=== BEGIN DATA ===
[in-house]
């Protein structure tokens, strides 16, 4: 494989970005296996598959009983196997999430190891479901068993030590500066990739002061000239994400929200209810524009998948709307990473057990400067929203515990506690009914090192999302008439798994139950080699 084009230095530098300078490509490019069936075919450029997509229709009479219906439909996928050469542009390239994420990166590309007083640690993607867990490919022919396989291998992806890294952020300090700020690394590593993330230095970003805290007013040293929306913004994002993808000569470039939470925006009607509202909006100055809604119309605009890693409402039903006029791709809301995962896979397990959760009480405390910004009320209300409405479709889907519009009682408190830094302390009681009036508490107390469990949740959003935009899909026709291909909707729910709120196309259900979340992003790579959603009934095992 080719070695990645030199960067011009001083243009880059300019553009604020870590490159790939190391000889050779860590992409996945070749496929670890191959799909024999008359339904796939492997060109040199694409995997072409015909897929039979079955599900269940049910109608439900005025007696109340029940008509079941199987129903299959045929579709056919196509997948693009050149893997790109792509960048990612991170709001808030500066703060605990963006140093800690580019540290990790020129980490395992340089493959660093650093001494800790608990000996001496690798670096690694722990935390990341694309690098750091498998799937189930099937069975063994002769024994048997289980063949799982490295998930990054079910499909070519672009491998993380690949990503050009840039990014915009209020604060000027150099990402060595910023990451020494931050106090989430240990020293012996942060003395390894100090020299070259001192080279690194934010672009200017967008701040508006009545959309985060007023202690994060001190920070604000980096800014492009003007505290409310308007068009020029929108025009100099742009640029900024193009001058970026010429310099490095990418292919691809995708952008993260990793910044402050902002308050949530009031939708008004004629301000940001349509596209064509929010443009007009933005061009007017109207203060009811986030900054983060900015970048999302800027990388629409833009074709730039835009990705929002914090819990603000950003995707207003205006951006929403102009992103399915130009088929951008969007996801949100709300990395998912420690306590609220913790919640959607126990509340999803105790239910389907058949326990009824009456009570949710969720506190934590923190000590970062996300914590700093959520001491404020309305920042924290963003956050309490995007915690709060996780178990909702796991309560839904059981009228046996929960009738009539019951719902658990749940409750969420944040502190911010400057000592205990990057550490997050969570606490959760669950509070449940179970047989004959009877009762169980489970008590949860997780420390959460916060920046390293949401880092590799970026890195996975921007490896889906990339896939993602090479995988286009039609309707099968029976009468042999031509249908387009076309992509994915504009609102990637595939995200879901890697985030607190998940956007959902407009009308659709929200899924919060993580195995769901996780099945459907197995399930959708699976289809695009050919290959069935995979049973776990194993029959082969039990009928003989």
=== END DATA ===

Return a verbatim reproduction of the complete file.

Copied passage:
[in-house]
């Protein structure tokens, strides 16, 4: 494989970005296996598959009983196997999430190891479901068993030590500066990739002061000239994400929200209810524009998948709307990473057990400067929203515990506690009914090192999302008439798994139950080699 084009230095530098300078490509490019069936075919450029997509229709009479219906439909996928050469542009390239994420990166590309007083640690993607867990490919022919396989291998992806890294952020300090700020690394590593993330230095970003805290007013040293929306913004994002993808000569470039939470925006009607509202909006100055809604119309605009890693409402039903006029791709809301995962896979397990959760009480405390910004009320209300409405479709889907519009009682408190830094302390009681009036508490107390469990949740959003935009899909026709291909909707729910709120196309259900979340992003790579959603009934095992 080719070695990645030199960067011009001083243009880059300019553009604020870590490159790939190391000889050779860590992409996945070749496929670890191959799909024999008359339904796939492997060109040199694409995997072409015909897929039979079955599900269940049910109608439900005025007696109340029940008509079941199987129903299959045929579709056919196509997948693009050149893997790109792509960048990612991170709001808030500066703060605990963006140093800690580019540290990790020129980490395992340089493959660093650093001494800790608990000996001496690798670096690694722990935390990341694309690098750091498998799937189930099937069975063994002769024994048997289980063949799982490295998930990054079910499909070519672009491998993380690949990503050009840039990014915009209020604060000027150099990402060595910023990451020494931050106090989430240990020293012996942060003395390894100090020299070259001192080279690194934010672009200017967008701040508006009545959309985060007023202690994060001190920070604000980096800014492009003007505290409310308007068009020029929108025009100099742009640029900024193009001058970026010429310099490095990418292919691809995708952008993260990793910044402050902002308050949530009031939708008004004629301000940001349509596209064509929010443009007009933005061009007017109207203060009811986030900054983060900015970048999302800027990388629409833009074709730039835009990705929002914090819990603000950003995707207003205006951006929403102009992103399915130009088929951008969007996801949100709300990395998912420690306590609220913790919640959607126990509340999803105790239910389907058949326990009824009456009570949710969720506190934590923190000590970062996300914590700093959520001491404020309305920042924290963003956050309490995007915690709060996780178990909702796991309560839904059981009228046996929960009738009539019951719902658990749940409750969420944040502190911010400057000592205990990057550490997050969570606490959760669950509070449940179970047989004959009877009762169980489970008590949860997780420390959460916060920046390293949401880092590799970026890195996975921007490896889906990339896939993602090479995988286009039609309707099968029976009468042999031509249908387009076309992509994915504009609102990637595939995200879901890697985030607190998940956007959902407009009308659709929200899924919060993580195995769901996780099945459907197995399930959708699976289809695009050919290959069935995979049973776990194993029959082969039990009928003989």